Qualifying one started with the slower riders from Free Practice session four competing for grid positions and the chance to go into Qualifying two; the top two riders from the session are able to progress thus increasing their chance of a better position on the grid ahead of the second MotoGP race in Argentina.
As the session began Loris Baz was seen gesturing to Yonny Hernandez that there was issues with his Aspar Team MotoGP Ducati. Following the incident with Scott Redding in FP4, the Colombian did not hesitate to return to the pits where mechanics checked his bike over. He was soon back on track and it was not long before he experienced issues again; the rear wheel on his Ducati appeared to not be aligned properly and he had to take to the gravel instead of risking a major accident. A disappointed Hernandez had no choice but to park his bike up and he ended up in last position on the grid for what is classed as his home GP.
A heated end in the race for qualifying two
Jack Miller had been strong throughout the practice sessions at the Termas De Rio Hondo. However, Miller once again crashed into Turn 1 at the start of Q1 and ended up in the gravel following a crash that was similar to that earlier on in FP3. He returned to the garage to swap bikes and was soon back out on track pushing the Estrella Galicia 0,0 Marc VDS Honda to its limits. He experienced some very extreme ‘moments’ where the bike twitched, a lot! On his last flying lap he crashed again coming into Turn 13 ending his qualifying session which left him in fifteenth on the grid.
In what was an extremely close session, it was the two Monster Tech 3 Yamaha riders Bradley Smith and Pol Espargaro who were able to progress into the second session of qualifying with previous ten fastest. Michele Pirro who is standing in for injured Danilo Petrucci on his OCTO Pram Yakhnich Ducati managed to qualify in eighteenth.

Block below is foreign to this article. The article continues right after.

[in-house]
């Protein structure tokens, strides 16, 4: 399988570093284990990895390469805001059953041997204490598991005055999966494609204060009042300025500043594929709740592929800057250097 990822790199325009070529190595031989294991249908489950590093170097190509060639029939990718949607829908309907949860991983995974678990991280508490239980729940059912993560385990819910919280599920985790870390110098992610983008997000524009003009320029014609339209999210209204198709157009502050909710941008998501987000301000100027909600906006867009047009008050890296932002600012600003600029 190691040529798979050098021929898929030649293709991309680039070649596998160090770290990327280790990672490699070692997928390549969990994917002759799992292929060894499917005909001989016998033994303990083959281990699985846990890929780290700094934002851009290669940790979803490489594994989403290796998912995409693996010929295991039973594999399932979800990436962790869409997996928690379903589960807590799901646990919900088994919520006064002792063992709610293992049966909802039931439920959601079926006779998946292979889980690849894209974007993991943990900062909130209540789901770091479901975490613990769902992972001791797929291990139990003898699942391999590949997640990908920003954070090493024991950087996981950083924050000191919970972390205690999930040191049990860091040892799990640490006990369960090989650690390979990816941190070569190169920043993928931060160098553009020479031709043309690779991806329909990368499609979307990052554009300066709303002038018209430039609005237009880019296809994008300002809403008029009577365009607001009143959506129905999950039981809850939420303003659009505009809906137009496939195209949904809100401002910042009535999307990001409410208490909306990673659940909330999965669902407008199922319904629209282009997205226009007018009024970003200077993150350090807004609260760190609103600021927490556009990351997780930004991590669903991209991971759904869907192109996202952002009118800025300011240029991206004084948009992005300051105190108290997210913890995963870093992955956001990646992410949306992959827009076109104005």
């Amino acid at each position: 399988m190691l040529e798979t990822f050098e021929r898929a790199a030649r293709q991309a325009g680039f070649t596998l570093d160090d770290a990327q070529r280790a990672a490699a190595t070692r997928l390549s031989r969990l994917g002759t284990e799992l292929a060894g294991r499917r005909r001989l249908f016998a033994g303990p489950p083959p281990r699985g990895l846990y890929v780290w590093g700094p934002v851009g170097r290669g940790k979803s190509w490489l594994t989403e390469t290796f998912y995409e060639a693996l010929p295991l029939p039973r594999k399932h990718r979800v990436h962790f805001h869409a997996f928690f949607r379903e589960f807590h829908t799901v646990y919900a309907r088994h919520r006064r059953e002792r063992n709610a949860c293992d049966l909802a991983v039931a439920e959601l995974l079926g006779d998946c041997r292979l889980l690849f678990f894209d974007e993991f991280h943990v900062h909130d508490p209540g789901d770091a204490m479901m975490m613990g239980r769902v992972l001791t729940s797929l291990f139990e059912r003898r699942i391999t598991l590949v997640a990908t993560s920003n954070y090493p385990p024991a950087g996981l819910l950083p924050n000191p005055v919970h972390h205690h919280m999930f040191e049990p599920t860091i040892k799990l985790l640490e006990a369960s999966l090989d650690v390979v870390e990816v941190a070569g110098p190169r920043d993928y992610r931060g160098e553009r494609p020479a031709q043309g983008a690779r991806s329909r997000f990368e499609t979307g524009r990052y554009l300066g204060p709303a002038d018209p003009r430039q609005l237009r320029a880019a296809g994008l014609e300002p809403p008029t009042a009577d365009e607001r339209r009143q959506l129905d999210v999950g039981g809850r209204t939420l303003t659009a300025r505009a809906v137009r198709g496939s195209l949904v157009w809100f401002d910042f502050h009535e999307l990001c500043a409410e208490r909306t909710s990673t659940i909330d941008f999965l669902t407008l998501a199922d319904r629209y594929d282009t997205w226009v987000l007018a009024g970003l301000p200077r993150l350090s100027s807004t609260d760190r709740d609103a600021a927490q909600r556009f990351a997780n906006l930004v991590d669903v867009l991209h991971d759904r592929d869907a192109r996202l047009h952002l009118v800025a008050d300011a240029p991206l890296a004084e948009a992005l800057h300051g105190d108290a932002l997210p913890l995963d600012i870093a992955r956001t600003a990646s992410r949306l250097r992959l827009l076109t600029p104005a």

Qualifying two started for the fastest 12 riders with the news that if riders were to use the soft compound rear tyre, that they had to run a new tyre; a part worn one was not to be re-run. Movistar Yamaha rider Jorge Lorenzo was first to start a flying lap with Avintia Ducati rider Hector Barbera following closely behind.
Marc Marquez soon set the fastest lap on his Repsol Honda with a time of 1:39.411; the first rider to break through the 1:40 barrier. This time was still over a second faster than anyone else. The two Ducatis then made it to the front row temporarily. Soon Movistar Yamaha rider Valentino Rossi broke through the barrier securing second place as he continued to improve on his qualifying time which was just 0.375 seconds slower than that of Marquez.
LCR Honda rider Cal Crutchlow then crashed on his second lap of qualifying coming into turn 1; a corner which has proved extremely difficult for a lot of the riders, he was unhurt as he rushed back to the pits. He soon returned and completed his personal best lap - qualifying ninth on the grid. It was not long before Smith ended up in the gravel at Turn one when he also crashed with just less than four minutes to go; he ended up twelfth on the grid.
Turn one claimed another victim at the very end of the session as Marquez went down; he took a while to get to his feet as he was flipped over completing a backwards somersault. He still claimed pole position ahead of Rossi whose last lap claimed second just after Lorenzo had contributed his fastest lap; Lorenzo completed the first row.
How does the rest of the grid look?
Marquez’s teammate Dani Pedrosa is at the front of the second row in fourth ahead of the two Ducatis Andrea Dovizioso and Andrea Iannone. Team Suzuki Ecstar rider Maverick Vinales is in seventh ahead of Avintia Racing Ducati rider Hector Barbera, Crutchlow completes the third row. The two Espargaro brothers, Pol (Monster Tech 3 Yamaha) and Aleix (Team Suzuki Ecstar) make up the fourth row with Pol’s teammate Smith.
It feels tense as we approach the second race of the MotoGP season in Argentina. The concerns over the soft compound Michelin rear tyre have not helped ease the pressure caused by tyre choices as riders are still concerned over the handling around the front tyre. The race marshalls at turn one have been kept extremely busy as half of the field of riders have struggled to avoid the gravel trap; luckily no-one was majorly hurt. It will be a matter of who can be the most consistent throughout and who can avoid making that mistake in the first section whilst under the pressure experienced in the race.